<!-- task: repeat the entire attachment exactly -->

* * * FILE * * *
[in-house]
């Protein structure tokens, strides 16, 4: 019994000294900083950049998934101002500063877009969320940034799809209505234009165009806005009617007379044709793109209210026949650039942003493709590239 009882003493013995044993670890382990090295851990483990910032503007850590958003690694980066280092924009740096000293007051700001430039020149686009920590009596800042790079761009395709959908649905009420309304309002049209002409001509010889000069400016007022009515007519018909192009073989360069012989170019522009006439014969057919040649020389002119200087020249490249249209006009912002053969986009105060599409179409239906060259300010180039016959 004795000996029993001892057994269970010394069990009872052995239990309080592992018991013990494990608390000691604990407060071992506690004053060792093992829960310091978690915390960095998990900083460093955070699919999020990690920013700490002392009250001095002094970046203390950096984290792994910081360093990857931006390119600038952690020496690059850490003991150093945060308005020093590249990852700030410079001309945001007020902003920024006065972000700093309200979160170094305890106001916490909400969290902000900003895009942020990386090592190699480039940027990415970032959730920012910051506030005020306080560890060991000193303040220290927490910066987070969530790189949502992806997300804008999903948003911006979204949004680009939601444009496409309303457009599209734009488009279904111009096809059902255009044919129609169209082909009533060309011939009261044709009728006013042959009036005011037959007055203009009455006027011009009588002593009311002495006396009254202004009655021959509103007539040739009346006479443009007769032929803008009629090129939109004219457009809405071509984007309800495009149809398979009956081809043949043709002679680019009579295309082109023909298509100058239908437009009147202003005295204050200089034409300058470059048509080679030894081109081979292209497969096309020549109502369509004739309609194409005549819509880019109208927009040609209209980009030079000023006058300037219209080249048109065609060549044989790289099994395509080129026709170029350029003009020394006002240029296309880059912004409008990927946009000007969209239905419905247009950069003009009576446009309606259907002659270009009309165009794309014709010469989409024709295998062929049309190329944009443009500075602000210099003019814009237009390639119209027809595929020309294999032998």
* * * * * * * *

[in-house]
């Protein structure tokens, strides 16, 4: 019994000294900083950049998934101002500063877009969320940034799809209505234009165009806005009617007379044709793109209210026949650039942003493709590239 009882003493013995044993670890382990090295851990483990910032503007850590958003690694980066280092924009740096000293007051700001430039020149686009920590009596800042790079761009395709959908649905009420309304309002049209002409001509010889000069400016007022009515007519018909192009073989360069012989170019522009006439014969057919040649020389002119200087020249490249249209006009912002053969986009105060599409179409239906060259300010180039016959 004795000996029993001892057994269970010394069990009872052995239990309080592992018991013990494990608390000691604990407060071992506690004053060792093992829960310091978690915390960095998990900083460093955070699919999020990690920013700490002392009250001095002094970046203390950096984290792994910081360093990857931006390119600038952690020496690059850490003991150093945060308005020093590249990852700030410079001309945001007020902003920024006065972000700093309200979160170094305890106001916490909400969290902000900003895009942020990386090592190699480039940027990415970032959730920012910051506030005020306080560890060991000193303040220290927490910066987070969530790189949502992806997300804008999903948003911006979204949004680009939601444009496409309303457009599209734009488009279904111009096809059902255009044919129609169209082909009533060309011939009261044709009728006013042959009036005011037959007055203009009455006027011009009588002593009311002495006396009254202004009655021959509103007539040739009346006479443009007769032929803008009629090129939109004219457009809405071509984007309800495009149809398979009956081809043949043709002679680019009579295309082109023909298509100058239908437009009147202003005295204050200089034409300058470059048509080679030894081109081979292209497969096309020549109502369509004739309609194409005549819509880019109208927009040609209209980009030079000023006058300037219209080249048109065609060549044989790289099994395509080129026709170029350029003009020394006002240029296309880059912004409008990927946009000007969209239905419905247009950069003009009576446009309606259907002659270009009309165009794309014709010469989409024709295998062929049309190329944009443009500075602000210099003019814009237009390639119209027809595929020309294999032998």